‘Smash’: Martin Solveig’s disc of hits finally unleashed (album review)Martin Solveig Smash E1345651170165

‘Smash’: Martin Solveig’s disc of hits finally unleashed (album review)

The only producer/DJ who can be mistaken for a tennis pro, Martin Solveig, has dominated 2012. After creating tracks for Madonna and DJing MTV’s Movie Awards, the next major move was to drop his own album. Solveig is finally packaging his biggest and freshest tunes for his fifth studio album, Smash. He has been able to capture something special with this album, reaching a wide audience with commercial-friendly tunes while maintaining his European style. Smash includes everything from the long-time anthem “Hello” to Madeon and Dada Life remixes. We consider it a well-rounded electronic album worth attention.

“Hello” is the album’s opening track and it acts as a warm welcome to the full-length Solveig disc. He follows up with “Ready 2 Go,” a similarly familiar track. Keeping listeners comfortable and rounding out the introductory big three, is of course, A-Trak’s rework of “The Night Out,” which has been Solveig’s biggest hit this year. After easing into the album with familiar favorites, Martin gets ready to move into his unreleased and exclusive material.

Martin Solveig – The Night Out (A-Trak vs Martin Rework)

Once the already-popular tracks are finished, the fun really begins with brand new material from Martin’s studio. “Can’t Stop,” another feel good pop house melody is graced with a vocal from Dragonette — whose voice you might recognize from Kaskade’s “Fire In Your New Shoes.” Drifting away from the cookie-cutter formula that shaped the first four tracks, the following production reflects Solveig’s French influence. “Racer 21” is a modern day nu-disco tune that remains calming while flirting with funk, making for the album’s most unique effort. Juxtaposing those feelings, “We Came To Smash” returns the take no prisoners, high-energy feeling to Smash with big crashes, a vocal from dev, and an overall dubby twist.

Martin Solveig – Racer 21 (Original Mix)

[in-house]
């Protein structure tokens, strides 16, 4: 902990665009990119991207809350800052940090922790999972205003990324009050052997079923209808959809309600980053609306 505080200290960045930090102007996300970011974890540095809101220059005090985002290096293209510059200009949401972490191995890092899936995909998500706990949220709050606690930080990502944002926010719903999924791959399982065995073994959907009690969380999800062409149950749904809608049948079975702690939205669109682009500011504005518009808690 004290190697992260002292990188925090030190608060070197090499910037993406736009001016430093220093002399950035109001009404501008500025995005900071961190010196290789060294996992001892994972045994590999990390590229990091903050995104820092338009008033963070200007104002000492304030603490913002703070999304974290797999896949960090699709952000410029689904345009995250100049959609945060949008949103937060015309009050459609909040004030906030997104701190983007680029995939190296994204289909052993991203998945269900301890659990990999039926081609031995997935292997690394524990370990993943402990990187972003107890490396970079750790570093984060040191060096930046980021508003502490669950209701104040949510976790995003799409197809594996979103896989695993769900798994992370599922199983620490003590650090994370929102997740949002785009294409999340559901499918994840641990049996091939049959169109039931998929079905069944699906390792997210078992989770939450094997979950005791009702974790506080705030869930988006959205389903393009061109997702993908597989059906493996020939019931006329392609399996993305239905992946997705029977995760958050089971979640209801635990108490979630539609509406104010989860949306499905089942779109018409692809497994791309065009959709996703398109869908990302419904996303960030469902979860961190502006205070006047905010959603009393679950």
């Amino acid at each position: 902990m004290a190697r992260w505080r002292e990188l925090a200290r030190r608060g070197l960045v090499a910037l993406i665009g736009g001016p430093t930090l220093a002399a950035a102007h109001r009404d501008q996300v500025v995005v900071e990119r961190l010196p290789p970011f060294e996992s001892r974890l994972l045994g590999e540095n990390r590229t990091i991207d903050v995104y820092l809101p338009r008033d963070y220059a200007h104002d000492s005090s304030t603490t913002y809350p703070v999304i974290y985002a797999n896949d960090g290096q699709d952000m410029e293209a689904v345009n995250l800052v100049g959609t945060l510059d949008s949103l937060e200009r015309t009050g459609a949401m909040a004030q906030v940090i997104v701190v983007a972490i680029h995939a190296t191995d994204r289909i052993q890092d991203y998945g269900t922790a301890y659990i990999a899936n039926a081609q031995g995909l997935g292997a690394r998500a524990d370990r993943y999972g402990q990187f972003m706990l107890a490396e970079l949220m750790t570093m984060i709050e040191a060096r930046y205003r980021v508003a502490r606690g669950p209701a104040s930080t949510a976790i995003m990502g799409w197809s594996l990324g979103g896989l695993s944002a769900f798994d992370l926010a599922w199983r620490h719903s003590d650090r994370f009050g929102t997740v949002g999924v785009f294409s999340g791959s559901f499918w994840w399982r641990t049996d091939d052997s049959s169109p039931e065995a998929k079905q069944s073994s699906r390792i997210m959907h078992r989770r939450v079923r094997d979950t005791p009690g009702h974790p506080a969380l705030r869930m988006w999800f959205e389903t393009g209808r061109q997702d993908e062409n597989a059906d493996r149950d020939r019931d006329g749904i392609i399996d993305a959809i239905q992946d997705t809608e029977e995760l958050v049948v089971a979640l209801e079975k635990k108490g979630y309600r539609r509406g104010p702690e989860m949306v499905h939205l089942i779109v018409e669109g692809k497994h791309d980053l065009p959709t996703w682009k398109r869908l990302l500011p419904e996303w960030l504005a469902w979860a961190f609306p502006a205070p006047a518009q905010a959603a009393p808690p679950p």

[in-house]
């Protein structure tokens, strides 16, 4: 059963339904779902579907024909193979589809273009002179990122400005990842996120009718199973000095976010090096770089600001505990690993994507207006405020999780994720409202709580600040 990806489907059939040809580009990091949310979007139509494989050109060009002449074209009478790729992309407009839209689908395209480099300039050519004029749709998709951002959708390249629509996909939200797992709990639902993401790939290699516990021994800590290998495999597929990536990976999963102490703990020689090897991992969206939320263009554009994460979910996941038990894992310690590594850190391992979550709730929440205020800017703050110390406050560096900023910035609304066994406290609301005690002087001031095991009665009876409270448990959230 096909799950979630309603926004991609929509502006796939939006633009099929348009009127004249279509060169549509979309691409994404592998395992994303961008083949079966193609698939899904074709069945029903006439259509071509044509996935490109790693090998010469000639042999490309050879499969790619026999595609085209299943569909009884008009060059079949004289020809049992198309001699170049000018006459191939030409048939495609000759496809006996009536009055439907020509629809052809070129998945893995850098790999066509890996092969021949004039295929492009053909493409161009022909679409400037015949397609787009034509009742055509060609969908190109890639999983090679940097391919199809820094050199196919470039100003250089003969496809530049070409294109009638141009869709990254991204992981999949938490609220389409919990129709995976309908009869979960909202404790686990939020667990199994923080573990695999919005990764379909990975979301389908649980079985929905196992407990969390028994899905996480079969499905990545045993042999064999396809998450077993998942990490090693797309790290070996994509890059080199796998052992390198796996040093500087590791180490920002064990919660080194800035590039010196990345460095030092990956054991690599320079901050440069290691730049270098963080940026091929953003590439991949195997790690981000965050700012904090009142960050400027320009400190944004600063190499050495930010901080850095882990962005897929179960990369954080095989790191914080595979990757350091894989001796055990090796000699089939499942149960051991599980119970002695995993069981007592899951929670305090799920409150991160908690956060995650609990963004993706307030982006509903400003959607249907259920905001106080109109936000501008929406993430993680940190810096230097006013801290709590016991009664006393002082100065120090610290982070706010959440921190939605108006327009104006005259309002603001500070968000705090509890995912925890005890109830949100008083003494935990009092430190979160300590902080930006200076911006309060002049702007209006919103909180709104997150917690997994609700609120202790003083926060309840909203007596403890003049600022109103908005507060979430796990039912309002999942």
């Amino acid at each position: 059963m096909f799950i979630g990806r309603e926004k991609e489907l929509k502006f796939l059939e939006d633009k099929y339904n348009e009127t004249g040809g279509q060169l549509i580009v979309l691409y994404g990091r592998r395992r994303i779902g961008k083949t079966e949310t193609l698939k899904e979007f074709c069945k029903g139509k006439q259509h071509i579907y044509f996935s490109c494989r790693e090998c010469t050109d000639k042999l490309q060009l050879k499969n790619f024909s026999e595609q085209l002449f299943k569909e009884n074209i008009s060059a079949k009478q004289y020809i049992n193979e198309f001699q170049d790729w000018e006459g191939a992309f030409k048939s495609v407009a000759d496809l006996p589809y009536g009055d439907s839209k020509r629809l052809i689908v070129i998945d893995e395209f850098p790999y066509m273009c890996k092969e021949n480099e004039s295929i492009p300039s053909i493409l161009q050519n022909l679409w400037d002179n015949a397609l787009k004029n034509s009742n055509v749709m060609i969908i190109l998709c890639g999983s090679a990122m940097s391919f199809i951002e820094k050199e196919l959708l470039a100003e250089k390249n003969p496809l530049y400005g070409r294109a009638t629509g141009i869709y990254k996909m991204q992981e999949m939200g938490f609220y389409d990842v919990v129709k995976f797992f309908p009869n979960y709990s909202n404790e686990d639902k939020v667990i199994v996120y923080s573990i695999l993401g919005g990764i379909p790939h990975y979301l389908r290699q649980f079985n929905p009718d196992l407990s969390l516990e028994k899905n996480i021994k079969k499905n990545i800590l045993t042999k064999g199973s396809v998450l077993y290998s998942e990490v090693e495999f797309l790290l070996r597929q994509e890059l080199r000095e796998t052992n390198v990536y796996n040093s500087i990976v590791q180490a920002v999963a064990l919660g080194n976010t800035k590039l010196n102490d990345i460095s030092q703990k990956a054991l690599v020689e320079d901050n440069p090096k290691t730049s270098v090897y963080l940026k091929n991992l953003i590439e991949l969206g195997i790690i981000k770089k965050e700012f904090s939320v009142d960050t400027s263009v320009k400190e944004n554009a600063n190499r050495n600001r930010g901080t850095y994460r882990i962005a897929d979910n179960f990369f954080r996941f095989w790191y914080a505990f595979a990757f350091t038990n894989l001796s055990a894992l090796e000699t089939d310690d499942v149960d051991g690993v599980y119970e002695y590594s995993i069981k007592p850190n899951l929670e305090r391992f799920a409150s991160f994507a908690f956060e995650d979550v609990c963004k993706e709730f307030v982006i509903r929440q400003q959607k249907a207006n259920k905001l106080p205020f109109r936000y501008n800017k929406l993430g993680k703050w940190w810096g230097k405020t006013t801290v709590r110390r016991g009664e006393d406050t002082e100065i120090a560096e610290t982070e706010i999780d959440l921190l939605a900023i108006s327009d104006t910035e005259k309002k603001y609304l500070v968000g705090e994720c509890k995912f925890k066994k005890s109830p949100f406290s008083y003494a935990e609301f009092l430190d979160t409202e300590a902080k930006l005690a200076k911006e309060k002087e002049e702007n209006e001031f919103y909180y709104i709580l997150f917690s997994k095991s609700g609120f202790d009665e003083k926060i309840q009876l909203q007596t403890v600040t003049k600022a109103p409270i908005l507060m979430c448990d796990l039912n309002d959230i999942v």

The next segment of the album features two tracks that have been around and also feature Dragonette  — “Boys & Girls” and “Big In Japan.” Together, these are the tracks that represent where the album could begin to get boring. Nine tracks deep and the Dragonette/Solveig pop, love tunes have become old. Slotted in between, however, is “Get Away From You,” the album’s least-electro production that runs closer to euro-punk rock.

Martin Solveig – Get Away From You(Original Mix)

The album begins to slow down with the down tempo tune, “Let’s Not Play Games,” which serves as the most heartfelt offering on Smash. Martin knows this is no way to close out an album, and that’s where a slew of brand new remixes come in. Madeon’s remix of “The Night Out,” Hardwell’s remix of “Ready 2 Go,” and Dada Life’s remix of “Hello,” all pitch new life into increasingly stale hits and ultimately bringing Smash full circle.

Martin Solveig – Hello (Dada Life Remix)


Martin Solveig’s fifth studio album brings an assorted offering of sounds to the table — everything from popular commercial hits to thumping remixes, and quite literally, everything in between. Dig beneath the radio-friendly, Dragonette-assisted hits and find productions from all ends of the sound spectrum. Below the radar you will hear sedative French house, euro-punk, and even devout melodies. With new takes on his classics and funky experimental productions, Solveig expands his horizon past the definitive sound of “Hello,” and boasts production value with his Big Beat release Smash.

Rating: 3.5/5

Purchase: iTunes

Don’t forget to enter our ultimate Electric Zoo contest with Big Beat for a chance to meet Martin Solveig at New York City’s Electric Zoo this Labor Day Weekend.

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